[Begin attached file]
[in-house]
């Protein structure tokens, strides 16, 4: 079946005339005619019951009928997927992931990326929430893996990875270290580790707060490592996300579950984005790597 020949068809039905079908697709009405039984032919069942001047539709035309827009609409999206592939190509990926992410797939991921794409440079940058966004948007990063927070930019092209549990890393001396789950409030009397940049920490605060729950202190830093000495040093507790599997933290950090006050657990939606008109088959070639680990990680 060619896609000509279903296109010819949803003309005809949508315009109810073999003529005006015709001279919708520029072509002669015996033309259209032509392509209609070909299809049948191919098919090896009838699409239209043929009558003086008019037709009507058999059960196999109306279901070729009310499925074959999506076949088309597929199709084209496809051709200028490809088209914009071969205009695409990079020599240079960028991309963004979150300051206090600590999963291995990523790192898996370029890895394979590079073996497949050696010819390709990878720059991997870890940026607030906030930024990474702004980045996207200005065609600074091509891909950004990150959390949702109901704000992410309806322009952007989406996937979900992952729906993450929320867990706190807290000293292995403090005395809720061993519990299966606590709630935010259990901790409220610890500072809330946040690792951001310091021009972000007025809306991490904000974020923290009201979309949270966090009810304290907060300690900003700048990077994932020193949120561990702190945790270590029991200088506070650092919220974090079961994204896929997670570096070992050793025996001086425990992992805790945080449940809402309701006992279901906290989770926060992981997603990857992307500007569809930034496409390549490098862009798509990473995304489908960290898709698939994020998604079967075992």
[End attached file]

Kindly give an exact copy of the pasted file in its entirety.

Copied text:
[in-house]
């Protein structure tokens, strides 16, 4: 079946005339005619019951009928997927992931990326929430893996990875270290580790707060490592996300579950984005790597 020949068809039905079908697709009405039984032919069942001047539709035309827009609409999206592939190509990926992410797939991921794409440079940058966004948007990063927070930019092209549990890393001396789950409030009397940049920490605060729950202190830093000495040093507790599997933290950090006050657990939606008109088959070639680990990680 060619896609000509279903296109010819949803003309005809949508315009109810073999003529005006015709001279919708520029072509002669015996033309259209032509392509209609070909299809049948191919098919090896009838699409239209043929009558003086008019037709009507058999059960196999109306279901070729009310499925074959999506076949088309597929199709084209496809051709200028490809088209914009071969205009695409990079020599240079960028991309963004979150300051206090600590999963291995990523790192898996370029890895394979590079073996497949050696010819390709990878720059991997870890940026607030906030930024990474702004980045996207200005065609600074091509891909950004990150959390949702109901704000992410309806322009952007989406996937979900992952729906993450929320867990706190807290000293292995403090005395809720061993519990299966606590709630935010259990901790409220610890500072809330946040690792951001310091021009972000007025809306991490904000974020923290009201979309949270966090009810304290907060300690900003700048990077994932020193949120561990702190945790270590029991200088506070650092919220974090079961994204896929997670570096070992050793025996001086425990992992805790945080449940809402309701006992279901906290989770926060992981997603990857992307500007569809930034496409390549490098862009798509990473995304489908960290898709698939994020998604079967075992």